Heading to the theme park this summer? Put on a T-shirt and stamp out that cigarette.
Declining consumer confidence and rising gas price are spelling a pretty rough summer for the amusement park industry. And while some companies are responding with wilder and more outrageous thrill rides, Six Flags is seeking a more sedate experience.
Bikini tops have been banned and smokers relegated to far corners of their parks as Six Flags seeks to create a more family friendly atmosphere at its 20 amusement parks around the nation, The Wall Street Journal reported on Tuesday.
The change in policy may be working, the Journal reports. The company, which hasn't posted an annual profit in years, turned a profit of $94.6 million in the second quarter, which was also due in part to some debt restructuring.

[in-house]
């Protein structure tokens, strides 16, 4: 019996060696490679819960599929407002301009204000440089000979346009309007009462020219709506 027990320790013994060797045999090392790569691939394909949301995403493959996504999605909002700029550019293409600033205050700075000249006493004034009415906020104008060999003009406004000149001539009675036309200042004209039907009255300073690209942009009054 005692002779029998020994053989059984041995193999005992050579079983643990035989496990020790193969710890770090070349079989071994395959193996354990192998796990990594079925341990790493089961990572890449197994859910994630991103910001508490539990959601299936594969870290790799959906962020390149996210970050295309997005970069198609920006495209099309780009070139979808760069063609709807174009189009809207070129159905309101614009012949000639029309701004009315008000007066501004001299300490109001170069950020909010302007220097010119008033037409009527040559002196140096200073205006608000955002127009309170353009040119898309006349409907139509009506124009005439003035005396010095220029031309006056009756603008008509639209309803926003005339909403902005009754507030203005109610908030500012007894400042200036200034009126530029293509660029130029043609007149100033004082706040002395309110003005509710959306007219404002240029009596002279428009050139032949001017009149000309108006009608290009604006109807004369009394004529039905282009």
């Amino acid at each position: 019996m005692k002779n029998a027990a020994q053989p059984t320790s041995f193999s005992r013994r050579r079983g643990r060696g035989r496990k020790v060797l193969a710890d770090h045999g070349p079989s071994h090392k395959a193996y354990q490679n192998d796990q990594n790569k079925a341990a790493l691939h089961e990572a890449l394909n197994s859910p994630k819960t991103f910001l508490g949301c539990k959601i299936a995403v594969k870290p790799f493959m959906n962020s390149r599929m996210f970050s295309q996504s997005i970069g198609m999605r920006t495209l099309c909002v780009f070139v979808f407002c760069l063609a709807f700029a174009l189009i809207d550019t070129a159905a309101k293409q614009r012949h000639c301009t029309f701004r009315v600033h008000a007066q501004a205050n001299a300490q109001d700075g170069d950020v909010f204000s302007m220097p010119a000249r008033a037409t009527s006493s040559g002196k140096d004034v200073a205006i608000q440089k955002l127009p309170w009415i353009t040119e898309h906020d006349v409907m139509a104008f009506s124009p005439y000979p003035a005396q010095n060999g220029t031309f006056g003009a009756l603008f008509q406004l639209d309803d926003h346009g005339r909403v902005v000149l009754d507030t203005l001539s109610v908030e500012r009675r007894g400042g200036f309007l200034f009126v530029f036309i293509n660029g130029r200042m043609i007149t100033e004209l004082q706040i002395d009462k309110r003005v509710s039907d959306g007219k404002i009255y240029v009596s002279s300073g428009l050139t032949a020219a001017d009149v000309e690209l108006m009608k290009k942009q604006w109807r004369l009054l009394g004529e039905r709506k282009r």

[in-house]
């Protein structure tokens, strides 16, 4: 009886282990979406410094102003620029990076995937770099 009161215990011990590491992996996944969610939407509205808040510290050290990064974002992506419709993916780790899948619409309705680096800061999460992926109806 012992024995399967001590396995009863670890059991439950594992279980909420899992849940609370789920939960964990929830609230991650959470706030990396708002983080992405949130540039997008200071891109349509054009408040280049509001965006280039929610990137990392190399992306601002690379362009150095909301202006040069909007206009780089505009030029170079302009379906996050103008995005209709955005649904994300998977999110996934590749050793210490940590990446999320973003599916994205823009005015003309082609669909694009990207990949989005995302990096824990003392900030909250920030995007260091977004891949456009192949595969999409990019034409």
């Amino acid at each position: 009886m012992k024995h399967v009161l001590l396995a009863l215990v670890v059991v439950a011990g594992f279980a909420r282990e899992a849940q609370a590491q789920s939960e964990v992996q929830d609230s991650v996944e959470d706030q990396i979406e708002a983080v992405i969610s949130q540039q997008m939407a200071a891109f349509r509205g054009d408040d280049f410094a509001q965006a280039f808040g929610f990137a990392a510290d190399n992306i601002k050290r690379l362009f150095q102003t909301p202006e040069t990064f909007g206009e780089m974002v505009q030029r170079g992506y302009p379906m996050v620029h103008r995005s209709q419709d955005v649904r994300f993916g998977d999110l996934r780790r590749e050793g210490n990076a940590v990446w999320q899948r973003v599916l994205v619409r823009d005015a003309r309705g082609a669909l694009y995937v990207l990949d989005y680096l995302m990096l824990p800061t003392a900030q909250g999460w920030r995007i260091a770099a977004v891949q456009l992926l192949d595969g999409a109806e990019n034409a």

The trend looks to continue as Six Flag Chief Executive Mark Shapiro tells the Journal that he remains unimpressed with the bigger-and-wilder-is-better credo that attracted young teens to the parks. Shapiro is looking to emphasize rides linked to cartoons and movies in the hopes of luring youngsters and their deep-pocketed parents through the gates.